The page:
The “Yo-Yo Financing” or “Spot Delivery” Scam in California
Auto dealers are not always the most scrupulous people. Many dealers try to take advantage of unsuspecting buyers, particularly those with bad credit, by employing a bait-and-switch technique designed to trap buyers into unfair auto purchase terms. It happens like this: You go to a dealership, pick a car you like, strike a deal with the salesman, shake hands, and head home in your new car. Several weeks later, you get a call from the dealership claiming that
“your financing was not approved” or “we just need another $1,000 on your down payment” or “your credit report came back worse than you claimed, so we need to charge you a higher interest rate.”
The dealer is trying to pull a “yo-yo financing” or “spot delivery” scheme. Continue below for details on the yo-yo financing scam and how to defend yourself, and contact a California auto fraud attorney if you believe you’ve been a victim of auto dealer fraud.
How the Yo Yo Financing Scam Works
Dealers will typically play this trick on customers with less than stellar credit, someone who has experience with unfavorable interest rates and other terms. The salesman will offer a deal that seems too good to be true: low money down, a great interest rate, etc. The customer is allowed to take the car home “on the spot,” before the deal is finalized, with assurances that the seller just needs to go through the motions of the paperwork after the customer leaves. Some dealers will even complete the deal with approved financing and still try and pull the scam.
Dealers know that in California, a car sale can be rescinded within ten days if a dealer is unable to find financing. The dealer will call the customer a few weeks later with some made-up problem and demand a higher interest rate and/or more money down. They may claim it was an innocent mistake, or that you lied to them about your credit, or any number of other stories. They hope that you will just agree to avoid the hassle, now that you have an attachment to your new car. If you refuse the new terms, they will often resort to bullying: they may threaten to destroy your credit or call your employer and tell them you are a deadbeat, or even to report the car as stolen, trying to flip the situation so that now you are the one cheating them.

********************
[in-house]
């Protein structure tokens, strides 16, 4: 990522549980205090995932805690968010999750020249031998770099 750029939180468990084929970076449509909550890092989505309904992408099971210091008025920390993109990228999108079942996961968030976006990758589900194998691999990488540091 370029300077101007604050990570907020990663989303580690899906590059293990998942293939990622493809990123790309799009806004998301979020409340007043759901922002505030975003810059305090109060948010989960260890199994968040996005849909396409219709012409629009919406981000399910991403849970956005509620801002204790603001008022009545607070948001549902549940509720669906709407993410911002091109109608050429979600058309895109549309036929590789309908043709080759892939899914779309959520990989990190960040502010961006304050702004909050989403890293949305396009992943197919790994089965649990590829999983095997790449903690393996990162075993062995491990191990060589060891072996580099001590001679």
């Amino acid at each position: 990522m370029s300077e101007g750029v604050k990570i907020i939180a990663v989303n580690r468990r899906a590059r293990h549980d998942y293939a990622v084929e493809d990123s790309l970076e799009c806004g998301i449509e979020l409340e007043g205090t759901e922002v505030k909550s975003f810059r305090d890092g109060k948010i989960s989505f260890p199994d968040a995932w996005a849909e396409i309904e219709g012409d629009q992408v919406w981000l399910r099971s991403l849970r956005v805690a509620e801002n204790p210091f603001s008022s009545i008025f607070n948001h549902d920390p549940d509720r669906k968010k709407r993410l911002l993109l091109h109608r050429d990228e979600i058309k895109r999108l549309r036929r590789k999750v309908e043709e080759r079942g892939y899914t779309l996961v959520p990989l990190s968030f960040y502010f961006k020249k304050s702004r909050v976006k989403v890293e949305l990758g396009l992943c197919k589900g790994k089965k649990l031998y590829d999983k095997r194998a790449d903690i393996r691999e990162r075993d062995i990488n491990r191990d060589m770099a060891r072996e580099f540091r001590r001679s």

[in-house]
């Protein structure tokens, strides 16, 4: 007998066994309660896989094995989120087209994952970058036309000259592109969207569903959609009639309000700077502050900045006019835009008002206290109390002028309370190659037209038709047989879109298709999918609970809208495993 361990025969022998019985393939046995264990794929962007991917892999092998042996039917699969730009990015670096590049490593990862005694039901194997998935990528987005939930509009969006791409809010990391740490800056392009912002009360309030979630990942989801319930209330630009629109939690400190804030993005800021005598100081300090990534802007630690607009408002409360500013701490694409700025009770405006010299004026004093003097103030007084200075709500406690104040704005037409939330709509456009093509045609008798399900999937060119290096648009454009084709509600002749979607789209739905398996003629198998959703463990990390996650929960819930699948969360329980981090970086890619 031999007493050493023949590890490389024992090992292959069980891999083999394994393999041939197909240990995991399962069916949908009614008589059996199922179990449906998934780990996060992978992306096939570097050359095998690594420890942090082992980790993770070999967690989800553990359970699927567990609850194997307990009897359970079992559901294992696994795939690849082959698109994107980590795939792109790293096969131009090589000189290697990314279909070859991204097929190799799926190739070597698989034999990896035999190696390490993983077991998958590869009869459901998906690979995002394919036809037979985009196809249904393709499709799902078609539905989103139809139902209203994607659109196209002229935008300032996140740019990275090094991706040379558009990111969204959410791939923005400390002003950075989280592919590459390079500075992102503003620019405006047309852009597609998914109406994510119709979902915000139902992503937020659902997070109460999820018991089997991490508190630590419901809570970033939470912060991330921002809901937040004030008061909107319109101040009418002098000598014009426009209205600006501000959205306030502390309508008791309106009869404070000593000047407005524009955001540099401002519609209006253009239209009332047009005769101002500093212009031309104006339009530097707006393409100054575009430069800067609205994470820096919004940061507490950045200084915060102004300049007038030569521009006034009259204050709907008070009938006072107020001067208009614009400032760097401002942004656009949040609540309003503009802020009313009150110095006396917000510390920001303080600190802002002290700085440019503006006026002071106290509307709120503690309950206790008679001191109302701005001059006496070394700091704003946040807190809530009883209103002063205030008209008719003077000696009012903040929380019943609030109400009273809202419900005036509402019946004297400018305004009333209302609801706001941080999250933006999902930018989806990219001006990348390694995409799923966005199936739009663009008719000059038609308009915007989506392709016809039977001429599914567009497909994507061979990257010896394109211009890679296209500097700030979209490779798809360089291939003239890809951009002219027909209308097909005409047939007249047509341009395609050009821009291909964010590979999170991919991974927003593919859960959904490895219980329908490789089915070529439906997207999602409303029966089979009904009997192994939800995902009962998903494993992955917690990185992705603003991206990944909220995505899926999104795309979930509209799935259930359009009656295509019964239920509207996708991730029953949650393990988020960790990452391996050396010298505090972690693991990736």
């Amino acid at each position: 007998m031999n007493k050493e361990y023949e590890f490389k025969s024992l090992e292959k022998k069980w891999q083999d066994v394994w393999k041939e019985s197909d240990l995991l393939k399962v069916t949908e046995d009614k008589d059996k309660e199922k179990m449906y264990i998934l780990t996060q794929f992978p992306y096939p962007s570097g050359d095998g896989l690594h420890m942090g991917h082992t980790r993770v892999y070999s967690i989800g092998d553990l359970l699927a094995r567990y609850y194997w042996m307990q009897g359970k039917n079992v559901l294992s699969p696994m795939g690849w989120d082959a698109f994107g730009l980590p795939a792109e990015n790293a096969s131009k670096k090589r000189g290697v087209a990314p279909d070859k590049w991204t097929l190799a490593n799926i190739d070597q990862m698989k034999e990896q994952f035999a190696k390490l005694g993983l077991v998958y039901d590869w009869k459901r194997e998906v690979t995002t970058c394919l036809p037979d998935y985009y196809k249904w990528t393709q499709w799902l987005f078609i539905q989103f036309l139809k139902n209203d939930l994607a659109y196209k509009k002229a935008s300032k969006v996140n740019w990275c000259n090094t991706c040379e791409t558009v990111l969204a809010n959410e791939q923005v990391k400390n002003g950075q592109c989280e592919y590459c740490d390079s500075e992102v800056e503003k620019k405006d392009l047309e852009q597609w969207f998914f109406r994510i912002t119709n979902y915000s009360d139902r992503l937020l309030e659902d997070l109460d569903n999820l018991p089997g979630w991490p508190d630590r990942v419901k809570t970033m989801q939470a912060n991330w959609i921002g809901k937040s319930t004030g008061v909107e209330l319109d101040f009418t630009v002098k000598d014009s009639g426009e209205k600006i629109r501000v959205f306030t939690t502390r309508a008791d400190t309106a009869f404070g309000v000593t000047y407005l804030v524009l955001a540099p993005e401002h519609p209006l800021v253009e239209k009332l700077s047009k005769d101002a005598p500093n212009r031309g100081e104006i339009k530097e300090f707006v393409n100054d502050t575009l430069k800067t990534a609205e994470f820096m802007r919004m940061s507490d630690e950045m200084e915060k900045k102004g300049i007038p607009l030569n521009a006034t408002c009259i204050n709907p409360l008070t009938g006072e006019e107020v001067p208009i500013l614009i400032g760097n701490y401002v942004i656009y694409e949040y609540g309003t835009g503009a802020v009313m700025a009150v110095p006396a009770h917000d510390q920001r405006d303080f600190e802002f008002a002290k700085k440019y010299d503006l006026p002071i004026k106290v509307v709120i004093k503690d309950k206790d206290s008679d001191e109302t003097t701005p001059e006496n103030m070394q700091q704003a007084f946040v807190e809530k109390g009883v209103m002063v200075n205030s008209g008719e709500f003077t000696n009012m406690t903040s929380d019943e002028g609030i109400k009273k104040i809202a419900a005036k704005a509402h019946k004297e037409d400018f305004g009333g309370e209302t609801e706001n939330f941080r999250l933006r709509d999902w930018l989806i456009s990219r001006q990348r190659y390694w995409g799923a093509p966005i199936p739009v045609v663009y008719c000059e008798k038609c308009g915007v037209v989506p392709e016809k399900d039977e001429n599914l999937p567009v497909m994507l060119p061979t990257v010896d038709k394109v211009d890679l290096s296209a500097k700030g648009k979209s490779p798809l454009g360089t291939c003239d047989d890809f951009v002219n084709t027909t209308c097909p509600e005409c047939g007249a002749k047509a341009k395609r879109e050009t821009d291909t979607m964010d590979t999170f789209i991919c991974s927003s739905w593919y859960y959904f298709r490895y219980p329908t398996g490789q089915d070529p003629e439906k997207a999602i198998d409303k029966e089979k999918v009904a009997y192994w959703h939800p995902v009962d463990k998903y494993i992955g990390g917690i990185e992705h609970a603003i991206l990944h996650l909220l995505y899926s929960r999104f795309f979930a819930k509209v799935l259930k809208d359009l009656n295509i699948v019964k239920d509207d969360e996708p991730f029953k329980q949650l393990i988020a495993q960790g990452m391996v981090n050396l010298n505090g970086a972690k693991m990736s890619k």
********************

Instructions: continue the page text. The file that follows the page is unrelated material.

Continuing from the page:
What to do if a Dealer Pulls a Spot Delivery Scam on you
First and foremost, you need to understand that their new justifications are all fake: this is nothing but a cash grab. Generally speaking, you will be in one of two situations: If you completed all the paperwork and you have a completed contract in hand, and it has been more than ten days, then the deal is complete and the car is yours. They cannot change the deal after the fact, no matter what they claim. Note that some dealers will send a letter dated ten days after the transaction but will actually mail it later; if this happens to you, make sure to keep the postmarked envelope in which the letter came so that you can prove the letter was backdated.
If you took the car home without completed financing and transfer of ownership, a true “spot delivery,” then you can simply return the car for a refund of your deposit and, if applicable, a return of your trade-in. The same applies if the dealer cancels the deal within the ten day period permitted under California law. You are under no obligation to change the terms and sign a new, modified contract. If the dealer already sold your trade-in vehicle, they owe you a refund of the greater of either the trade-in value as stated in the contract or the vehicle’s fair market value.
If you are being bullied by a dealer, keep all of the details of your transaction, including all paperwork and other correspondence. An experienced auto fraud lawyer can help you prove that either the terms of your original agreement were final, or that you are free to return the car rather than agreeing to new, unfavorable loan terms. If the yo-yo financing scam caused you actual financial hardship even aside from getting your trade-in or money back, you may be able to bring a consumer fraud lawsuit against the dealership.
If you’ve been the victim of fraud when purchasing a car in California, find out if you have a right to compensation by contacting the dedicated and passionate California auto fraud lawyer Nick Nita for a free consultation, in Los Angeles at 213-232-5055, or statewide at 877-921-5256.